Clear Lake Cottage
Parry Sound, Ontario
Client : Private
Area : 2,400 sf
Completion : August 2012
Clear Lake Cottage replaces an outdated 1950s-era structure with a low-profile yet rambling private residence for a family of five. Located in a remote setting in Central East Ontario, the Cottage is of a piece with the rural character of its heavily wooded site and the surrounding lake community, reinterpreting it within a clean, modern environment.
MJMA designed a structure that is long and linear, oriented with its longest wall facing to the east to capture the morning sun and views overlooking the adjacent lake. Its low-lying form, set back from the water’s edge and tucked behind the trees, is gently stepped along its length to follow the landscape, and clad in black corrugated steel that merges walls and roof to form a unified angular volume.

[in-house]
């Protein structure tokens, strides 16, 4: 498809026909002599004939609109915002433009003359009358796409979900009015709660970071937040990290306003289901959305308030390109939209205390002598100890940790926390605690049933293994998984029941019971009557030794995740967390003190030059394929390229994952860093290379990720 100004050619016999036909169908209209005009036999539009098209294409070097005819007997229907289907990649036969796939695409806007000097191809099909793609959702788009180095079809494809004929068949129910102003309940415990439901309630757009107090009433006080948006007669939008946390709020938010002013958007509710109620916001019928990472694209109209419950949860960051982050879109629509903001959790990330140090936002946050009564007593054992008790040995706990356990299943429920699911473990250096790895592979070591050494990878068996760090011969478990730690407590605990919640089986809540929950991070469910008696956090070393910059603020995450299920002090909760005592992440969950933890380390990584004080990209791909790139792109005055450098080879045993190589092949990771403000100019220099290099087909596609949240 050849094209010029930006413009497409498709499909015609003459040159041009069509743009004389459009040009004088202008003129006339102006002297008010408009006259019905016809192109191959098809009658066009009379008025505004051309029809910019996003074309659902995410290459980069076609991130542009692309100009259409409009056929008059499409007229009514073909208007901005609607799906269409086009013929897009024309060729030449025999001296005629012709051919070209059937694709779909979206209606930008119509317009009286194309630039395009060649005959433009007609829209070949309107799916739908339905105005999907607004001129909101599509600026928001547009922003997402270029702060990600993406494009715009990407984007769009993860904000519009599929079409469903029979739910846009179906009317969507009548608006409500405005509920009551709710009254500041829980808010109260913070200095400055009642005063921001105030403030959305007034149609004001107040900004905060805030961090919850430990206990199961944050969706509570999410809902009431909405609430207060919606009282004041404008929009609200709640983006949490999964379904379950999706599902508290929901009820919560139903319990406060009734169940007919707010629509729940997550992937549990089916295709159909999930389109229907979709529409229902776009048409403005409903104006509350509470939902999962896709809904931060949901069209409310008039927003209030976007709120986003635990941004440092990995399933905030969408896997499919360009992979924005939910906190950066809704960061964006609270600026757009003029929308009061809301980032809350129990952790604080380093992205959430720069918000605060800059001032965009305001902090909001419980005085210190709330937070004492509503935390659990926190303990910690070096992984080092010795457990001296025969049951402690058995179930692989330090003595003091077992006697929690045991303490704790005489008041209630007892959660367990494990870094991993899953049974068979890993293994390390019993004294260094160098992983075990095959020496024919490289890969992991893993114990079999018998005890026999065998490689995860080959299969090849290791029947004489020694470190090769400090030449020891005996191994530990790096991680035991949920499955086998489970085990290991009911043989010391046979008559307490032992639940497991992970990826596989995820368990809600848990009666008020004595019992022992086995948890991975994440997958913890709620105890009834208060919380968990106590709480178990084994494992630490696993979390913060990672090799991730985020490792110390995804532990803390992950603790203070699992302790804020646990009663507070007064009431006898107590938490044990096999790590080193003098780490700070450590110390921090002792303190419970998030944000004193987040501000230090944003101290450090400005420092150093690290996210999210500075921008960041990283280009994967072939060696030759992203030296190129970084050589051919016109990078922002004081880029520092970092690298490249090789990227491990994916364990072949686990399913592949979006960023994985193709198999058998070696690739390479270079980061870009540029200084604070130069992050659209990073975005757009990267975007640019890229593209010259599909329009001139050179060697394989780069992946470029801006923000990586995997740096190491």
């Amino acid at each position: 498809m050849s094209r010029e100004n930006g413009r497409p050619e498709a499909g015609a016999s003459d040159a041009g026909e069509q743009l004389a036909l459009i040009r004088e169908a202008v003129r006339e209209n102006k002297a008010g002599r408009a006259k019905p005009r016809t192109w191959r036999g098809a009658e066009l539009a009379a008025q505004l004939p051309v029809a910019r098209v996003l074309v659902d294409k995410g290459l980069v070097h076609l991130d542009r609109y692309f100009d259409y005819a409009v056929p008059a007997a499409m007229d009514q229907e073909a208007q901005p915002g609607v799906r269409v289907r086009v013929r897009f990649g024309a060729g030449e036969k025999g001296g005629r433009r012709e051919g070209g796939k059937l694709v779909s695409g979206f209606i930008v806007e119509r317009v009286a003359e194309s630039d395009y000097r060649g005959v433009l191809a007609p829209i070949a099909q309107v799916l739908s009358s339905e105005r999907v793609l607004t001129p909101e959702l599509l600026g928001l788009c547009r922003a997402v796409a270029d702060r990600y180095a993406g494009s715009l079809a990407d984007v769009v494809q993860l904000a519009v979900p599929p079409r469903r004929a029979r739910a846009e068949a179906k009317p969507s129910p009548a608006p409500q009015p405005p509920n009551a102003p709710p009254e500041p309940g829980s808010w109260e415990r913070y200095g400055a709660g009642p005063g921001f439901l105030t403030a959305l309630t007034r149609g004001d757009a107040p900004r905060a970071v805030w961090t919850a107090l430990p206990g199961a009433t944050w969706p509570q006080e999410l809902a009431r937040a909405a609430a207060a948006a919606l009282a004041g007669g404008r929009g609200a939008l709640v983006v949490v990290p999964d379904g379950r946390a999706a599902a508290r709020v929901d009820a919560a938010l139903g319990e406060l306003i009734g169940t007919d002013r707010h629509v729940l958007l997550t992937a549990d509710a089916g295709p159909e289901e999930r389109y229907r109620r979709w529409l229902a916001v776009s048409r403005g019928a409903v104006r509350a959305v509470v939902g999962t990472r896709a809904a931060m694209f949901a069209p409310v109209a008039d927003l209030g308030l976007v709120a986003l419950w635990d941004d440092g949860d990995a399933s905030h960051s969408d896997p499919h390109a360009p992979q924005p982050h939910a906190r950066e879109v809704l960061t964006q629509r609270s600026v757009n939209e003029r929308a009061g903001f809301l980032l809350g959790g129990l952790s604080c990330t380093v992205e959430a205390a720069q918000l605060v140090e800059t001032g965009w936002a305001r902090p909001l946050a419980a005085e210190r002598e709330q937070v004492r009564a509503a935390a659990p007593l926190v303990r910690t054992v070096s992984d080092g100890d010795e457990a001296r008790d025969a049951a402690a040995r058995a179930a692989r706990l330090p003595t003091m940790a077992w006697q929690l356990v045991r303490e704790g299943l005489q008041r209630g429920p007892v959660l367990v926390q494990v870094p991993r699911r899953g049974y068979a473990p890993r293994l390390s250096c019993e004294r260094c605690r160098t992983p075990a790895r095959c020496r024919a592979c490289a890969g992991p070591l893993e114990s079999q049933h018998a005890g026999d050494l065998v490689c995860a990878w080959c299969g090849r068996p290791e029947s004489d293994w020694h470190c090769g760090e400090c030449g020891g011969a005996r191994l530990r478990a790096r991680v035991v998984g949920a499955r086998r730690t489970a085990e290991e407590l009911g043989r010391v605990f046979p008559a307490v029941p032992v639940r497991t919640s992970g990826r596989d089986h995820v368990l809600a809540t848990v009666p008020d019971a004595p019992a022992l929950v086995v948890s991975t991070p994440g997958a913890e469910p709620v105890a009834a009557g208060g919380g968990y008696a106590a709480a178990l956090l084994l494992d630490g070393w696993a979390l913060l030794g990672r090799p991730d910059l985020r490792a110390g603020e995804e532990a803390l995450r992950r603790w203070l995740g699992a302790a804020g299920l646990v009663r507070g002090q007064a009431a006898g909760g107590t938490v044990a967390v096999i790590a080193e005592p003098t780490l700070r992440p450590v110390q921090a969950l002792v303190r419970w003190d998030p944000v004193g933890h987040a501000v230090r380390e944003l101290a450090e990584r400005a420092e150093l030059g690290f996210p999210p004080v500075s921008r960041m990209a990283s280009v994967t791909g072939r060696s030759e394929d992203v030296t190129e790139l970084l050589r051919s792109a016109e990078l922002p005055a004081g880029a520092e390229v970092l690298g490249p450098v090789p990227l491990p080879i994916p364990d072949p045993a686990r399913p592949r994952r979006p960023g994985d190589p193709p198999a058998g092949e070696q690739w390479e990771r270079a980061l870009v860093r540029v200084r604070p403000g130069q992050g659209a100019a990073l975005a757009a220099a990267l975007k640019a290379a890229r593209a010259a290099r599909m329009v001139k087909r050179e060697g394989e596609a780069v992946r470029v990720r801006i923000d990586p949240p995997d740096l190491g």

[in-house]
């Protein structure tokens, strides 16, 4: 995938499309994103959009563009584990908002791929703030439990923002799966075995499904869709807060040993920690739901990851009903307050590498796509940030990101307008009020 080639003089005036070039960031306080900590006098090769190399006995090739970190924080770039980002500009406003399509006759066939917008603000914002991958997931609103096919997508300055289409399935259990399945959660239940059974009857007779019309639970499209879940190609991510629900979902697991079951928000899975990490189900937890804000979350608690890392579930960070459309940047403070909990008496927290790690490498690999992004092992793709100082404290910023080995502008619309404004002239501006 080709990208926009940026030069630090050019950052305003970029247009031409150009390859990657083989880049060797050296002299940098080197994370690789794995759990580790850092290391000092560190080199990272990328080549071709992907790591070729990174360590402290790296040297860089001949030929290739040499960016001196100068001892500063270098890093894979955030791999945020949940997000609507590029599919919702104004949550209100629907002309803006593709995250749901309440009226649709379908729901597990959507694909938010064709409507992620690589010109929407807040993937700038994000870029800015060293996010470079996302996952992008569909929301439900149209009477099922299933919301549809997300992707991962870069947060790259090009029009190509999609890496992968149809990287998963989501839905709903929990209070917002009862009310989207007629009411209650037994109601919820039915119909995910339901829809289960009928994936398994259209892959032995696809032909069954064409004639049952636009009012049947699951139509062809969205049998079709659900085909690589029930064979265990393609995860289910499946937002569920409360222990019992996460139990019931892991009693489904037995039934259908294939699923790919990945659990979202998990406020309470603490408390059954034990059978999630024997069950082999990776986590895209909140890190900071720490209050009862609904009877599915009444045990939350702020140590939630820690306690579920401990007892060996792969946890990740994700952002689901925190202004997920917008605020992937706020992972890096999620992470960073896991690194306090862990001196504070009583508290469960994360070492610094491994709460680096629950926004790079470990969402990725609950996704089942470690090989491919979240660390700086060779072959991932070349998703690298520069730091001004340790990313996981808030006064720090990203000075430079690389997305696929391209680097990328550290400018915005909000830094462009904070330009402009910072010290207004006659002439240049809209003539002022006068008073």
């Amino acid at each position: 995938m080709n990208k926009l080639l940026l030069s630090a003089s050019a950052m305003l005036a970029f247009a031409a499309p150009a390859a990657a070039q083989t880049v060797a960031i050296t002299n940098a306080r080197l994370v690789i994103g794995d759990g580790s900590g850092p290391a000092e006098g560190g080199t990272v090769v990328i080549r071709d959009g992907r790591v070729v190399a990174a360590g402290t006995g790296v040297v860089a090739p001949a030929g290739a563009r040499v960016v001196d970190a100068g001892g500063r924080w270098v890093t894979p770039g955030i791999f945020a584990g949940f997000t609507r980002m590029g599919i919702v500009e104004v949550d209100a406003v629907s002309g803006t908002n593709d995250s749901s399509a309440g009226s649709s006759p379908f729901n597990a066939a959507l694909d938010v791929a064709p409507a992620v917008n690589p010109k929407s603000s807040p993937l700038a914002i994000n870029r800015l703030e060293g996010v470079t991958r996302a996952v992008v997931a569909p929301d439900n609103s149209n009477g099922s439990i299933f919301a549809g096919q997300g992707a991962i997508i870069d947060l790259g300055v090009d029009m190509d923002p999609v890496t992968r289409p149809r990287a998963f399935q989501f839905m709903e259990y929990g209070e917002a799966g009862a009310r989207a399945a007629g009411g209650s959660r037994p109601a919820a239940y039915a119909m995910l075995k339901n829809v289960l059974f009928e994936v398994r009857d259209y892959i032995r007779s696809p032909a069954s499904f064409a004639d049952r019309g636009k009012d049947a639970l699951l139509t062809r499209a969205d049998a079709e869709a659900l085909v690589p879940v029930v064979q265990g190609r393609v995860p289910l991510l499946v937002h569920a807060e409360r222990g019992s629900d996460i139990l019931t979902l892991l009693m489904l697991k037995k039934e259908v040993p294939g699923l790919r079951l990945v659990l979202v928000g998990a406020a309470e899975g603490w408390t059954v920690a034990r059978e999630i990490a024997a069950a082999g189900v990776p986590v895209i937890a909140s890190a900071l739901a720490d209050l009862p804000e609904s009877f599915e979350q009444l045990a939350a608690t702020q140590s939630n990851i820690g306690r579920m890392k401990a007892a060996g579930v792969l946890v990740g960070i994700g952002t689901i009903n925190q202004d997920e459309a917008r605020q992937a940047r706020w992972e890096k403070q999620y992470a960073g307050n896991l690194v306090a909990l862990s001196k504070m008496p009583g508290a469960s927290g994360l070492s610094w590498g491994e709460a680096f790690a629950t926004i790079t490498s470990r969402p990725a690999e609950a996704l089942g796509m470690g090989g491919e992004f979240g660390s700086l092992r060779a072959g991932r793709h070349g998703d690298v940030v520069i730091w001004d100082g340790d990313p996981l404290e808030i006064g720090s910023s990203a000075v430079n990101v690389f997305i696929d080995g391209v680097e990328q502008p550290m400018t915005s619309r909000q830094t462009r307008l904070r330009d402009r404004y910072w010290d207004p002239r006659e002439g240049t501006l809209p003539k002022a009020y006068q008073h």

The interior—comprising a living room, dining room, kitchen, multiple bed- and bathrooms and an enclosed porch—is finished all in plywood, with no drywall, to foster a more pleasantly cottage-like atmosphere. Great care was taken to minimize the Cottage’s energy consumption; 50 percent of the windows are operable and positioned for optimal cross-ventilation, and concrete radiant flooring conserves energy and serves as a heat sink for easterly light. Mirrored glass is used on the west-facing windows and skylight; the envelope, roof and low-E glazing maximize the structure’s insulating properties, while a high-efficiency boiler, heat-recovery system and wood stove draw down energy consumption.
The layout is defined by open, casually linked spaces that flow smoothly from the exterior into and throughout the interior. Within this unified space, sheltered areas create such individualized moments as the arrival area—which is carved out from the pure volume and differentiated by its exposed Douglas fir structure—while the primary communal spaces, including the double-height dining room, are more open, lined up along the glazed eastern elevation to take in lake views through expansive windows. On the forest-facing side, the Cottage’s private functions are organized within a “Black Bar” clad in stained plywood, while at the narrow north end, floor-to-ceiling windows are fronted by large louvers that direct interior views and mitigate exposure, and paired with a generously proportioned covered entryway with a skylight.